CASPER, Wyo. — Sometimes, pictures are all the proof Lander-based Water for Wildlife Foundation needs.

The group raises money to build and install guzzlers — varying types of water tanks sprinkled around the state’s dry, arid landscape. When donors ask if they work, the group shows them the evidence.

Within days of being installed, remote-censored trail camera pictures near the guzzlers display not only the animals targeted for water relief such as elk or bighorn sheep, but also pronghorn, songbirds and even a bobcat, said Erica Flom, executive director of the foundation.

And the animals keep coming.

Water for Wildlife and partner organizations from around the state recently installed another five guzzlers throughout Wyoming to offer a vital resource to thirsty wildlife. One on Elk Mountain in northeast Wyoming has the picture with the bobcat – though also ones with dozens of bighorn sheep, elk and deer. Other guzzlers include one at Seminoe Mountain to benefit bighorn sheep; one at Platte Valley Springs to help everything from elk and moose to song birds and raptors; and one at Bull Creek to provide water for elk, pronghorn, sage grouse, turkeys and other birds.

The contraptions are intended to provide water to animals during periods of drought and also expand their ranges into areas where they might not otherwise be able to live, Flom said.

Water for Wildlife started in the early ‘70s, as an offshoot of the Lander One Shot Antelope Hunt. A group called the Past Shooters Club decided to help some of Wyoming’s pronghorn living in the parched Red Desert by offering consistent water throughout the spring, summer and fall.

“We’ve gone through periods of severe drought, which affect all of us, from ranchers to wildlife and you and I,” Flom said. “With that, we’ve realized it’s more than just antelope that need these, it’s all species. Water for Wildlife restructured itself to encompass all species from birds and waterfowl, large game, small game, everything from A to Z.”

Since then, the group has built more than 450 water projects across 12 states.

Rex Lockman is among the true believers. As wildlife range specialist for the Laramie County Conservation District, he’s seen them work. Pheasants, sharp-tailed grouse and other upland game birds flock to water tanks sprinkled around southeast Wyoming. Builders install stairs or ramps into the tanks to provide access – and an escape route if needed — no matter the water depth.

He estimates Laramie County alone houses nearly 100 guzzlers, ranging from small ones targeted specifically to birds and larger ones used more frequently by deer or elk.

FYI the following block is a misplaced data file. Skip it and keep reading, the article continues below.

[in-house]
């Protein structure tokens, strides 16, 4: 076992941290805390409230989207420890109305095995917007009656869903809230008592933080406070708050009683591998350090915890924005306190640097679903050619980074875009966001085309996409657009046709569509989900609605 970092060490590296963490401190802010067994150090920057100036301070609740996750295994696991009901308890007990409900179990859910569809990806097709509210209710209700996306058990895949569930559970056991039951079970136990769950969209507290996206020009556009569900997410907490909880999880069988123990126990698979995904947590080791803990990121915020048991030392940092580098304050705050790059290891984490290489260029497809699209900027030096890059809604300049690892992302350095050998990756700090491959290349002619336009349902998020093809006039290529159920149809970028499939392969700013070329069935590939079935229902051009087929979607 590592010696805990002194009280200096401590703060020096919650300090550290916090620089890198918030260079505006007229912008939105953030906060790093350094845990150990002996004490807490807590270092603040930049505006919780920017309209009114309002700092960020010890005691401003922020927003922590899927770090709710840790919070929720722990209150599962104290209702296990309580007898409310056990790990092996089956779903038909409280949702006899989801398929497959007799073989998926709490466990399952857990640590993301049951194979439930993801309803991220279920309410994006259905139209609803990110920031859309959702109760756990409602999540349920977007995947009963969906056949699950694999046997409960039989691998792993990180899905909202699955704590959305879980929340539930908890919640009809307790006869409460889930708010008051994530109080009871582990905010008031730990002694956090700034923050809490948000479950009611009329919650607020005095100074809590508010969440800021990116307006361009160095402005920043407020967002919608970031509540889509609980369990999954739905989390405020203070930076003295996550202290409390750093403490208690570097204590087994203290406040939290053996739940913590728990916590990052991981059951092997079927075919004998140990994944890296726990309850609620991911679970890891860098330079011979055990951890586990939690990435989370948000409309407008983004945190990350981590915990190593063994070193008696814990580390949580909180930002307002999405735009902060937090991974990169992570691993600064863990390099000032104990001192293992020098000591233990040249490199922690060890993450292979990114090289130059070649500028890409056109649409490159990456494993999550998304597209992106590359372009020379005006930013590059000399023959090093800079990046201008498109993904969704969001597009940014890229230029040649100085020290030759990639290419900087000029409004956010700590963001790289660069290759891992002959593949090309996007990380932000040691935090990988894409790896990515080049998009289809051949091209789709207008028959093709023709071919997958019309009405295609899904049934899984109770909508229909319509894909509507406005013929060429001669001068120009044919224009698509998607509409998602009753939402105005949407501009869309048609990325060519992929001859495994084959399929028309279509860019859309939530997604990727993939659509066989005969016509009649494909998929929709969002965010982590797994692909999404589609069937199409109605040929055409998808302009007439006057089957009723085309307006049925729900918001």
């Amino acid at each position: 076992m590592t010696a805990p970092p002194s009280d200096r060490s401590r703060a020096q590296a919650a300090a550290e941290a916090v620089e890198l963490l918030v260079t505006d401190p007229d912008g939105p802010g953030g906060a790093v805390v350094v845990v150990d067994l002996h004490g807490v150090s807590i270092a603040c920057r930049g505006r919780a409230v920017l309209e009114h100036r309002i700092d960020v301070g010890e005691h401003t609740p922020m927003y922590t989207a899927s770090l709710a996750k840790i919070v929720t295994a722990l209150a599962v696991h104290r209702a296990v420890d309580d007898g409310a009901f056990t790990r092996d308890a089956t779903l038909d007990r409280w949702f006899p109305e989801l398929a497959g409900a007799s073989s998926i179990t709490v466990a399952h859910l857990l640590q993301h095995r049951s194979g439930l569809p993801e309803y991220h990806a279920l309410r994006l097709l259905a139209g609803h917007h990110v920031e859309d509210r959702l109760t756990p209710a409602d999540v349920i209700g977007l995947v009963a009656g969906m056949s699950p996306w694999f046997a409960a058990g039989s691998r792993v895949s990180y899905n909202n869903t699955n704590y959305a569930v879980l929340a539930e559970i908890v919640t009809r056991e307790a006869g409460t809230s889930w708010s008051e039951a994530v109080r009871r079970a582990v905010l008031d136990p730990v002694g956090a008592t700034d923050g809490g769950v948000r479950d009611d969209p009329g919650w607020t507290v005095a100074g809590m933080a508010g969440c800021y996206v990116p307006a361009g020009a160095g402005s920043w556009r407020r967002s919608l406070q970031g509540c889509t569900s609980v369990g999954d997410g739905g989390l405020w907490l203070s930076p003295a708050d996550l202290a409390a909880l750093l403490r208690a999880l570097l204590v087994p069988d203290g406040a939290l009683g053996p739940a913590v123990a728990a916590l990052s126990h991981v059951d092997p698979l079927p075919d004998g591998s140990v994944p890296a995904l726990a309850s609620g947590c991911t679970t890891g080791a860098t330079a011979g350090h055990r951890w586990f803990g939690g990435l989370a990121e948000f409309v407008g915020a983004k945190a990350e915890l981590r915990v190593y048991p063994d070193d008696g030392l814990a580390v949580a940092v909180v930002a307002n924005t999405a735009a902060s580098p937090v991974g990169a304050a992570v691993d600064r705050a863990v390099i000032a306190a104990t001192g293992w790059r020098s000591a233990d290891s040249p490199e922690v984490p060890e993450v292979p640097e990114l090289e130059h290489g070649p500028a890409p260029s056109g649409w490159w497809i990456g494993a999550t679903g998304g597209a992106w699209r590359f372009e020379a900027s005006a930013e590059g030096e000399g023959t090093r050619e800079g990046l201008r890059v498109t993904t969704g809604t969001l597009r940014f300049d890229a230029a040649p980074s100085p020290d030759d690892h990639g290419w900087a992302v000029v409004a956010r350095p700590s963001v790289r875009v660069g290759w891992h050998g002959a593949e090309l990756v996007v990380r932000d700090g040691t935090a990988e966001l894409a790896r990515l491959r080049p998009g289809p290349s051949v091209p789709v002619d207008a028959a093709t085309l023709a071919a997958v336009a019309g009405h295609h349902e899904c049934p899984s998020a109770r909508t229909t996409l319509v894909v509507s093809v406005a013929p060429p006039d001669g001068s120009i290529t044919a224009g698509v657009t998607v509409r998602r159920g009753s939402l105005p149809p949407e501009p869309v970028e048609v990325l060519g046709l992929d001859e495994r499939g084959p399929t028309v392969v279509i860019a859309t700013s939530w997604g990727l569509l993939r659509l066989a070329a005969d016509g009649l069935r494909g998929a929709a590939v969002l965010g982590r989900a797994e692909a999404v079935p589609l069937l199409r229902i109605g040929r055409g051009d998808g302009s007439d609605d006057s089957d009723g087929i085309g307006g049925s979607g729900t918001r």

“In areas we have installed guzzlers, there’s definitely an increase in birds using them,” he said. “I definitely think it’s a beneficial thing to install.”

While Lockman is not much of a bird hunter, he has reaped the rewards of the systems in areas where he hunts big game.

Each guzzler is just a little bit different depending on the area, said Ryan Amundson, statewide habitat biologist for the Wyoming Game and Fish Department.

Some operate by wells hooked to solar panels, others have sophisticated roof systems used to trap and funnel rainwater into holding tanks.

“During a really droughty year like 2012 or 2002, those were years we saw some of the tanks just not getting replenished, and they get pretty low. You rely on Mother Nature to fill some of those tanks up,” Amundson said. “In a lot of cases we’re hoping to create water sources that are a greater distance than 1 mile away from other sources. Some of them might be 3-5 miles from another permanent water source.”

The tanks have become particularly useful for Wyoming’s bighorn sheep populations. Wyoming and the West is covered in high mountain, desert-like terrain that has enough food to support bighorn sheep but often lacks water, Amundson said.

That means bighorn sheep either travel great distances from the rocky slopes where they feel comfortable down to creeks or reservoirs to drink – risking burning critical body fat or exposing themselves to predators – or they simply move on.

Amundson is Game and Fish’s point person for helping Water for Wildlife decide which projects are viable.

Guzzler prices can run anywhere from $1,500 up to $10,000 to build and install depending on location, materials used and size. Water for Wildlife also requires each system have someone in charge of regular maintenance, Amundson said.

“Developing water provides some of the most instantaneous benefit to wildlife,” Amundson said. “We do prescribed burns and plantings that takes years to see benefit, but water is instantaneous, and that’s really good.”

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